GOODS: Gastown’s PiDGiN Tables New Prix Fixe Menus, Drink Flights & Late Night Eats

Pidgin is located at 350 Carrall Street in Vancouver's Gastown | 604.620.9400 |

The GOODS from Pidgin

Vancouver, BC | PiDGiN has caught its breath and is ready to change the channel to our kitchen and bar. We feel it’s time to talk about food and drink and less about politics. We are introducing a series of prix fixe menus to be shared in pairs starting at $35.00 per guest. Enjoy up to 10 dishes with a friend / a cousin / a lover and experience a balanced tasting of what PiDGiN is about. We will be offering flights of soju, sake, or 2 cocktails with our prix fixe selections for a $20.00 supplement per guest.

We are also debuting a late-night menu for those in the neighbourhood who crave our (soon-to-be) famous chicken wings while savouring a feature drink from our bar. This menu will feature some night owl-exclusive items as well as a selection of dishes from our daily sheet. PiDGiN is currently open until midnight (with plans to extend our hours) for your late-night dining and thirst quenching needs. Read more

SEEN IN VANCOUVER #435: A Quick Time Lapse Video Of PiDGiN Under Construction

You’ve likely heard plenty about PiDGiN, the new restaurant in Gastown, but you probably haven’t seen its interiors being built before your eyes. Here’s a time-lapse look at its construction. If you look closely and pause it at :59, you can see co-owner Brandon Grossutti sleeping at Table #30 (on the banquette) on the night before the restaurant’s 6am liquor inspection.


DINER: New Pidgin Eatery Speaks Up After Being The Target Of Anti-Gentrification Ire

by Andrew Morrison | As many of our regular readers are well aware, the recently opened PiDGiN restaurant on Carrall has seen its entrance picketed nightly by protestors who view the eatery is an unwanted agent of gentrification on the Downtown Eastside. There’s been an active, oft-emotional and occasionally bizarre conversation about it in one of our comment threads. The restaurant has stayed mum on the protests until a little over an hour ago, when the following statement was released:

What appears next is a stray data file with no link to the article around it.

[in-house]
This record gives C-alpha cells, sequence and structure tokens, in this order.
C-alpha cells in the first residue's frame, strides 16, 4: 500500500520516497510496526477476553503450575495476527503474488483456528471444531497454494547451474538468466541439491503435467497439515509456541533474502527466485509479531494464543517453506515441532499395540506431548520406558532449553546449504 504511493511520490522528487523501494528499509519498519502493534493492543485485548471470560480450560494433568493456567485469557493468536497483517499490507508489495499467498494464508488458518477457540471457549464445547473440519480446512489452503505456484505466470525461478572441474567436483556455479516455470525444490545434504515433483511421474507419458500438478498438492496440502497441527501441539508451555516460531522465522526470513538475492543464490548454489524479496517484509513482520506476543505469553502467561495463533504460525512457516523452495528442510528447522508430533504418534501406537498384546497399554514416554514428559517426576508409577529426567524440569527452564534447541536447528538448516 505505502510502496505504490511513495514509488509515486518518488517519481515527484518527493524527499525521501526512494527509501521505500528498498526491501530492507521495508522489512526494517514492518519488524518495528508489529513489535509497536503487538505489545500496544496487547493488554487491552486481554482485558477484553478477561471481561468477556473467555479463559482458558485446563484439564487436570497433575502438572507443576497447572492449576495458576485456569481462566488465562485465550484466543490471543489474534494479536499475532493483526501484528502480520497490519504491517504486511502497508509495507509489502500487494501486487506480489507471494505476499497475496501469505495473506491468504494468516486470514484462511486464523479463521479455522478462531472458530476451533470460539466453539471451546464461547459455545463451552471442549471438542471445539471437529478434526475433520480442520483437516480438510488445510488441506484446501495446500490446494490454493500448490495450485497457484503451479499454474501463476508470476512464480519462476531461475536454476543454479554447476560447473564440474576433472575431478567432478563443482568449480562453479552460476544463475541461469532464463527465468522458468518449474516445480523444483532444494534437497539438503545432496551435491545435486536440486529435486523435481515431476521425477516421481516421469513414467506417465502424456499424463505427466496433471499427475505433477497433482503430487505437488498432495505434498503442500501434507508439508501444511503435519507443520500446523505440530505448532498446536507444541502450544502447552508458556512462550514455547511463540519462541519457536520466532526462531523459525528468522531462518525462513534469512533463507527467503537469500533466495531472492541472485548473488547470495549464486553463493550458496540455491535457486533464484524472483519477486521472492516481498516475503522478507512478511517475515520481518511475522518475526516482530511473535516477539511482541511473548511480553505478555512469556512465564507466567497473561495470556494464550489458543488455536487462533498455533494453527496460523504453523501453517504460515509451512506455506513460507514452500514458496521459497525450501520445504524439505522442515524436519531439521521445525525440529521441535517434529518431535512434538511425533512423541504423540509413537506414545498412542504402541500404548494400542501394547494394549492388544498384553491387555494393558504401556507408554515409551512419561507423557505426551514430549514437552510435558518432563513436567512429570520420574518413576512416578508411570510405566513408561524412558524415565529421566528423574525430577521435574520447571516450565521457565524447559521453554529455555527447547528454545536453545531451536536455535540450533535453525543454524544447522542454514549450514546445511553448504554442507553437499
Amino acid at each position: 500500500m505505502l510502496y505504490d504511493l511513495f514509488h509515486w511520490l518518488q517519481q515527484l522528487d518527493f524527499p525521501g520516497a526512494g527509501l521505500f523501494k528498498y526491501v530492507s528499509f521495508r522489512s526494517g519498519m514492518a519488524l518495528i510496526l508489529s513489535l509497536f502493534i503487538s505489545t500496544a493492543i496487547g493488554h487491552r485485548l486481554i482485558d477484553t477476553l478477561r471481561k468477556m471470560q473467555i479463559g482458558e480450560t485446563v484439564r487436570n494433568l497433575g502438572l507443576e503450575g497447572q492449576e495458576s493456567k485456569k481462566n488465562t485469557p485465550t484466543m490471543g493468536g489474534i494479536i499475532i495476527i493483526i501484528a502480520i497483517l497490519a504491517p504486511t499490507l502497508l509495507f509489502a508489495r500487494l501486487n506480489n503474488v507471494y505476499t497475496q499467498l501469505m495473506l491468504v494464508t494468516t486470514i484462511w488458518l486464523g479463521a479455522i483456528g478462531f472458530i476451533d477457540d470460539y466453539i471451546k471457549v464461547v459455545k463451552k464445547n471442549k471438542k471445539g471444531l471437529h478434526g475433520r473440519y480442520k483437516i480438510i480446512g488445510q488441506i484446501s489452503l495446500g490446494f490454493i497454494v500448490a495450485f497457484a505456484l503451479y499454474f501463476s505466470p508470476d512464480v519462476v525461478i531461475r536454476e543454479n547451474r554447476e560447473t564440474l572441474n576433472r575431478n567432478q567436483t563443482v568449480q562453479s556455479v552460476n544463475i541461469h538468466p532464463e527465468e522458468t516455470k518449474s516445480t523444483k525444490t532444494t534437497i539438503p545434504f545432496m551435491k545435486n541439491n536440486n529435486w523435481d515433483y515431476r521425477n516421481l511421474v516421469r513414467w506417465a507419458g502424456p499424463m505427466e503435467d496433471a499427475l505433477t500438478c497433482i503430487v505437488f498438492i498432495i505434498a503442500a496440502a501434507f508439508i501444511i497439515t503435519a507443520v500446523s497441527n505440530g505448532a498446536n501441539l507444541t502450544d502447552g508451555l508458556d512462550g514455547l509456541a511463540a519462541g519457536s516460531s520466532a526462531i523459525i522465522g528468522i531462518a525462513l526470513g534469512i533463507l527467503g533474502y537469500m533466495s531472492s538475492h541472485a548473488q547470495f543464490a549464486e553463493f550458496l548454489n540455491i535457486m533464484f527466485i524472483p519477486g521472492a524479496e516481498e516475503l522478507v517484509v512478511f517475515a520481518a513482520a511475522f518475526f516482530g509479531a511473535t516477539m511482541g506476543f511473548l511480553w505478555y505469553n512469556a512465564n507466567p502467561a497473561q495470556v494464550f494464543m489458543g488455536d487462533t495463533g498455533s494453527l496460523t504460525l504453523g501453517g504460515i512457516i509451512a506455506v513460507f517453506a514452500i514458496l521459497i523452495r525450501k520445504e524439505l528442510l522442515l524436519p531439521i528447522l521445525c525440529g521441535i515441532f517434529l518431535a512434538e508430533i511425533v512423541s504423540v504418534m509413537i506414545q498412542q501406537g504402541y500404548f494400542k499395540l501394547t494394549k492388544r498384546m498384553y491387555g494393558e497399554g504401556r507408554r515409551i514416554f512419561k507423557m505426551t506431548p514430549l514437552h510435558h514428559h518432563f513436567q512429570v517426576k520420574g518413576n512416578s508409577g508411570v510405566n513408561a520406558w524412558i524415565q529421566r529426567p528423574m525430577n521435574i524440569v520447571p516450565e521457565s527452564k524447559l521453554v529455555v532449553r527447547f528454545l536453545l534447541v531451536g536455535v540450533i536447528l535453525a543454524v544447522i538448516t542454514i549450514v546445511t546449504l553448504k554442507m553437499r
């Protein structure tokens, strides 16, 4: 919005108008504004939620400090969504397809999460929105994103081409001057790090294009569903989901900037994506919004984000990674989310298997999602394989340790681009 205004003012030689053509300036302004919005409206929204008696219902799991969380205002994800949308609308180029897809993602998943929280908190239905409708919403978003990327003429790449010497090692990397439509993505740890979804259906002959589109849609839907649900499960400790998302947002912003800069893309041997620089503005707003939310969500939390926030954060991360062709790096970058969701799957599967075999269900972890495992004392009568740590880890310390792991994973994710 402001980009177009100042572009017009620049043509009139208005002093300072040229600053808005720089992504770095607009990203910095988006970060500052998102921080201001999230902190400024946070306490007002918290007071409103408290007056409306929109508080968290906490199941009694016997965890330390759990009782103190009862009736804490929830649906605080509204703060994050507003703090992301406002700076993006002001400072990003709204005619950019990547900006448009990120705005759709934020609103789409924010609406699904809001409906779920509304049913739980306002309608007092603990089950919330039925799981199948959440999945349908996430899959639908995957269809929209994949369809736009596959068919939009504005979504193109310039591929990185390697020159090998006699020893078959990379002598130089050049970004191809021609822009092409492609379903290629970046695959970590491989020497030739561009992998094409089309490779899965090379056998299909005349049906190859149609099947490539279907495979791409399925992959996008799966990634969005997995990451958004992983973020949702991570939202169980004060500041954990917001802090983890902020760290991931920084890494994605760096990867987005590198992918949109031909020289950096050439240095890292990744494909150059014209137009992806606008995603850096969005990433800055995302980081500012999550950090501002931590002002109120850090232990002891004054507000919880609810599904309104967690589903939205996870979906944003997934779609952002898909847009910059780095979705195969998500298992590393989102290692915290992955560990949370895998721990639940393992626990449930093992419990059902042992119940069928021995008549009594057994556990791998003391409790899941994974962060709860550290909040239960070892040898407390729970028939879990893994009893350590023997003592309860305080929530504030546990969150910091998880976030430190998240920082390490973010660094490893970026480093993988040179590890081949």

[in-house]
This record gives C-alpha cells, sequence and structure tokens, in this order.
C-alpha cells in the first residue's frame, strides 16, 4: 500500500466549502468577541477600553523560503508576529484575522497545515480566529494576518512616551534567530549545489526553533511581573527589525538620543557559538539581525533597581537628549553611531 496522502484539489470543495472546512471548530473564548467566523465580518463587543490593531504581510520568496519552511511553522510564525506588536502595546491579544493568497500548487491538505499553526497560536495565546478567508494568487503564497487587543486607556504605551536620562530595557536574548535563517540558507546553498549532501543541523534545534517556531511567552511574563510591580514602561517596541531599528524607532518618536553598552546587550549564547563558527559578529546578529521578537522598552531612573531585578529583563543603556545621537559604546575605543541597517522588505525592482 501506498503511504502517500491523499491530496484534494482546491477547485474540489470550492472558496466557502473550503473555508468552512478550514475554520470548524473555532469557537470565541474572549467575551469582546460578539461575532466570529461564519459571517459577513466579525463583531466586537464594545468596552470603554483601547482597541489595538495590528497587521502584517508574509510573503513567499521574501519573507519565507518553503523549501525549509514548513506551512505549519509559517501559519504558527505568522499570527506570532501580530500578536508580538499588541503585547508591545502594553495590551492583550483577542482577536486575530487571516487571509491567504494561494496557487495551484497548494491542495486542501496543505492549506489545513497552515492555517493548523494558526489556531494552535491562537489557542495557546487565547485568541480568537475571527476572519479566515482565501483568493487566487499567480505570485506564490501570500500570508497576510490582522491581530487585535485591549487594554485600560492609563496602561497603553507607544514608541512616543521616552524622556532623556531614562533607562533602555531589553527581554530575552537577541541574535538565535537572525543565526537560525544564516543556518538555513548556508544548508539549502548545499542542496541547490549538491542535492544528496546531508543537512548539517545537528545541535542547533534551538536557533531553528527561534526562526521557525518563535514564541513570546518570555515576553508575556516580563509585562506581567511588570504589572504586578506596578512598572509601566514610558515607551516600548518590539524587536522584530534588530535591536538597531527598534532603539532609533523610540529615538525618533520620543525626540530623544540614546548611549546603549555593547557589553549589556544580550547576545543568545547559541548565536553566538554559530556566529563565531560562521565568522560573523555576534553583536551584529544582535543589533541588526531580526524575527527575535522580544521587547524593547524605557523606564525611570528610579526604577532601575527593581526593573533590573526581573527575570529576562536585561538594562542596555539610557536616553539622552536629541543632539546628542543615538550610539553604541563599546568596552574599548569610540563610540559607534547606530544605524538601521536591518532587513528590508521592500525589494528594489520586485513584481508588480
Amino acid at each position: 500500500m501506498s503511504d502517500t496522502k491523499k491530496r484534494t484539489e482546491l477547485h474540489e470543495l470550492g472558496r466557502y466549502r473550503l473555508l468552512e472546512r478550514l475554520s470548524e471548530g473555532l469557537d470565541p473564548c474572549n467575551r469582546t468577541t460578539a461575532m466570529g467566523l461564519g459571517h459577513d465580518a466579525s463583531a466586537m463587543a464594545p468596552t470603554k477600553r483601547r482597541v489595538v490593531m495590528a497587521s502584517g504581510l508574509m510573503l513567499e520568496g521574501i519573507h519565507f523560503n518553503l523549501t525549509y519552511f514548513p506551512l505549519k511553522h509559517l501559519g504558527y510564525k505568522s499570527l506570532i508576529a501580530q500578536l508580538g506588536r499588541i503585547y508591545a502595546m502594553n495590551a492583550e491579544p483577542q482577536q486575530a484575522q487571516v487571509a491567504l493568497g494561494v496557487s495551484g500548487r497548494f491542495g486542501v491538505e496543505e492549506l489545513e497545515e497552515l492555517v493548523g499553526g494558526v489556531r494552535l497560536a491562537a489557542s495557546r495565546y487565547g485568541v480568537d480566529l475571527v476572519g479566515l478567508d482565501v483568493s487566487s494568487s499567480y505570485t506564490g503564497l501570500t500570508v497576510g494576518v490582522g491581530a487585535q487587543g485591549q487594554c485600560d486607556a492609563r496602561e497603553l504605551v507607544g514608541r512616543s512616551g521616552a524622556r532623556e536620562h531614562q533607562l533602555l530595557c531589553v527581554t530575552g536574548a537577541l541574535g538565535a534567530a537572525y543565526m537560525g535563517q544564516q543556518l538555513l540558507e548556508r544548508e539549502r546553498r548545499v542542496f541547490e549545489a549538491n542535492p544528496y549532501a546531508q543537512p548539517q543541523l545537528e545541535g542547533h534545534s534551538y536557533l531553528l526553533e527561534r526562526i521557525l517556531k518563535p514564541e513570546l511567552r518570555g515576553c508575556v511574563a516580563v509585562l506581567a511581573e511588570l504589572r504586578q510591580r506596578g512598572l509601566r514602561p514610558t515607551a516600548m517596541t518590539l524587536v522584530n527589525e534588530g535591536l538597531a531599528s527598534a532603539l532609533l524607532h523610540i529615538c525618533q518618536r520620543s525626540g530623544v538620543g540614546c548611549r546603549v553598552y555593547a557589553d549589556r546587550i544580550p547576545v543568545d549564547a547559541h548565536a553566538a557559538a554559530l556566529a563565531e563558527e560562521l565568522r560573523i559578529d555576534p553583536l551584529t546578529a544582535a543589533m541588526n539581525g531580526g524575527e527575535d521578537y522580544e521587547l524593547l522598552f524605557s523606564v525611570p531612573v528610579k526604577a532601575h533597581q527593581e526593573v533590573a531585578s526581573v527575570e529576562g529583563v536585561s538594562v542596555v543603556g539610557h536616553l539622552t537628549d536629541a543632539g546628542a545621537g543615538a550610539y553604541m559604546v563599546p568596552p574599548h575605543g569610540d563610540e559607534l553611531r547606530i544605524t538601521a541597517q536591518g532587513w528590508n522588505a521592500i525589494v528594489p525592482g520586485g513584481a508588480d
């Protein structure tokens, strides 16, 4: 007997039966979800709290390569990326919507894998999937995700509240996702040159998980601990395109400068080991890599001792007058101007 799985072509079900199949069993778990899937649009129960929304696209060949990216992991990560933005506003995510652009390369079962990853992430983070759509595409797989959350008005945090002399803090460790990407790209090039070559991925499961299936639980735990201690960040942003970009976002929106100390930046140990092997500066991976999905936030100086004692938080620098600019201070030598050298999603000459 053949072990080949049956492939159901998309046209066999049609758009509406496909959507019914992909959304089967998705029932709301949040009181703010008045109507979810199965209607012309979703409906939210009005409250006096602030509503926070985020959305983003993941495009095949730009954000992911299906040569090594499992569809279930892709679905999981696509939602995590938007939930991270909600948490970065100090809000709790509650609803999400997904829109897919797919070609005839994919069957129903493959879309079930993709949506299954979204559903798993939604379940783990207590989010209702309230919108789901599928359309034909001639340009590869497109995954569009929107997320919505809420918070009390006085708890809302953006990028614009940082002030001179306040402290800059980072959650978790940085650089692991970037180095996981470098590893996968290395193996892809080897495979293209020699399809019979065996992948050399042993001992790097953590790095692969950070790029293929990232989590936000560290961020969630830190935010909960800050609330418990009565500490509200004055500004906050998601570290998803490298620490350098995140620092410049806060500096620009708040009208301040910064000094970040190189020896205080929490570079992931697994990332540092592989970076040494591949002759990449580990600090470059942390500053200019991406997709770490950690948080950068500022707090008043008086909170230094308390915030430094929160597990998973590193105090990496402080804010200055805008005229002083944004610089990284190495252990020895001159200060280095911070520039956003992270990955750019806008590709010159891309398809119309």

First and foremost PiDGiN is about food and dining experience; we have worked tirelessly to create something that all Vancouverites can be proud to call their own. Our focus on food, bar, service and design will contribute to an already thriving reputation as an international destination for great hospitality and culinary exploits. That said, we are intimately aware of where we call home and all the responsibility that comes with. PiDGiN is by definition a bridging of language and culture and our location is not haphazard; we are opening in the most diverse and interesting part of the city and that’s why we are here.

Over the course of the last 7 months of building PiDGiN we have supported and created a dialogue to integrate ourselves within the community. It has been our mandate since inception to introduce programs that will contribute and support the great efforts made within the DTES. We are implementing donation programs which all proceeds will go to charities that will be crowd-source picked by our patrons and residents of the DTES as well as creating food programs for residents of the DTES. During the build process we worked with groups in the neighbourhood, including The Window and Beauty Night, we also gave work to those that asked on the construction site as well as outside. Upon opening we have employed 2 DTES residents, local recycling, window washing, Blue Shell for linens and interior cleaning and will continue to hire within the neighbourhood wherever we can.